6.  What is a good article that you read this week in The Wall Street Journal?

By reading The Wall Street Journal, you are showing that you are currently following business and economic news. Do not fall into the trap of picking an article that was a front-page headline. Rather, select a story that is tailored more towards your profession and/or industry. The interviewer will definitely take note of your take on this tricky question (Interviewing for a Financial Analyst Job? How to Answer Difficult Questions).

7.  What do you think is going to happen with interest rates over the next six months?

Your interviewer wants to know if you are keeping current on market trends.  In other words, this is an alternative to asking, “What has the market been doing?” Or, “what do you think the market will do in the coming 12 months?” If you have been reading The Wall Street Journal, The Economist, analyst reports, etc., this should not be a problem. If not, start reading them today.

8.  How do you stay on top of the markets?

You want to demonstrate that you read the key publications (and, you should). The Wall Street Journal, the Financial Times, The Economist, and BusinessWeek should be on your reading list. Another easy way to stay updated (while on the move) is to look into popular cellphone apps. Furthermore, you should watch CNBC, Bloomberg Television, and CnnFn. Lastly, you will get bonus points for reading analysts’ research reports (especially of the firm at which you are interviewing).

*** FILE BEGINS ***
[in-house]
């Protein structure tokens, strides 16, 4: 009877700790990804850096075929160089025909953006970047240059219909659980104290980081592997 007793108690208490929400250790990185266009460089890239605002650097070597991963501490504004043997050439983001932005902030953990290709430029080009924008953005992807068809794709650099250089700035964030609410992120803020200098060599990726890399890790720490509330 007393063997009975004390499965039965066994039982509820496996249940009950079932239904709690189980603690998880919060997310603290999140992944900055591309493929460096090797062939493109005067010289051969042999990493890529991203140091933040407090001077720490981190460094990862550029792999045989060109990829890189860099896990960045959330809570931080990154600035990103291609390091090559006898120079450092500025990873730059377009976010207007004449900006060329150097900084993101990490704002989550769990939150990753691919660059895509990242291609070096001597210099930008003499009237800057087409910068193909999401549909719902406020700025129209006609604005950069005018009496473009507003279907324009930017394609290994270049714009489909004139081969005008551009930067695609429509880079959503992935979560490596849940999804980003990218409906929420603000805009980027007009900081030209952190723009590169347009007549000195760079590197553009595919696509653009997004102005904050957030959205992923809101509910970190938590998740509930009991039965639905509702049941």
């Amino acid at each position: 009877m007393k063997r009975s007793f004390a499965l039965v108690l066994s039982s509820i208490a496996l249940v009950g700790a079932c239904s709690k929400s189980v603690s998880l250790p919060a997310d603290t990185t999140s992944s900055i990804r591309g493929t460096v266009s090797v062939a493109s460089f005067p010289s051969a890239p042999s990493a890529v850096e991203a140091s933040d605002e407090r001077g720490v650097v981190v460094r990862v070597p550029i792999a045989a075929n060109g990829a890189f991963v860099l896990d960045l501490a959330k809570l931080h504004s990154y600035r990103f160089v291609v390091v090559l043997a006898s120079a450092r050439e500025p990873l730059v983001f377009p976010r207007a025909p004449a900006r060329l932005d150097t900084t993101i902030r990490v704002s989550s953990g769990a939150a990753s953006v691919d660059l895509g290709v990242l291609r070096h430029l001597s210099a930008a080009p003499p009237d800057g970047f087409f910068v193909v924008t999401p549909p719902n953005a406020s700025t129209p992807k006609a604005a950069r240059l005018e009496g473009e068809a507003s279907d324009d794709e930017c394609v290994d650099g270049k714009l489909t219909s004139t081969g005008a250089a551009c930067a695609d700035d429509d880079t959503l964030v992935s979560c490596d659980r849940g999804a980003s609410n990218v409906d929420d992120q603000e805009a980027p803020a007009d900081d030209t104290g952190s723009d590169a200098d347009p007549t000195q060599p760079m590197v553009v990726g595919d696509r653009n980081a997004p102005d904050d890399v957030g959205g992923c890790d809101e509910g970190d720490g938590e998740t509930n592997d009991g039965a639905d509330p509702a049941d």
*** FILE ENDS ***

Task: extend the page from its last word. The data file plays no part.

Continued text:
9.  The figures for retail sales were released today and it turned out dramatically less than economists predicting; how will this impact stock prices and the stability of the dollar?

As the news breaks it, it will negatively affect the market. However, whenever interest rates are above average, the result is different as it might cause the Federal Reserve to ease on monetary policy. This could potentially raise stock prices. In most instances, with news like this, the federal interest rate might be lowered. This would result on the dollar weakening (when being compared to major foreign currencies) and domestic companies possibly benefitting.

10.  Explain what Beta is.

It is the scale of a risk proportionate to the market. While book values are typically used in mergers, acquisitions, and loan contracts the weighted average of market values are used for Betas. A beta of 1 shows a risk very relative to the market and will move along as the market does (Montoya).


Works Cited

Careers, Vault. “6 Finance Interview Questions That Test Your Market Knowledge.” Vault  Blogs|Vault.com. Vault, 20 July 2015. Web. 14 Aug. 2015.

“Interviewing for a Financial Analyst Job? How to Answer Difficult Questions.” Robert Half. Robert Half, 06 Nov. 2014. Web. 14 Aug. 2015.

Loosvelt, Derek. “Interview Questions: Your Stock Market Knowledge.” Vault Blogs | Vault.com.  Vault, 10 Mar. 2009. Web. 13 Aug. 2015.

Montoya, David. “CORPORATE FINANCE AND M&A.” Vault Finance Interviews Practice Guide. New York, NY: Vault, 2002. N. pag. Vault. Web. 14 Aug. 2015.


Jacqueline Hill, Esq.

This post was written by .

Jacqueline Hill is a partner at Lexacount Search, where she places top senior-level and other legal talent with law firms and corporate legal departments across the United States. She has been writing about careers, lawyers, attorney professional development, and the legal industry for more than a decade. She can be reached at jacqueline.hill@lexacount.com or 215-740-0104, extension 101.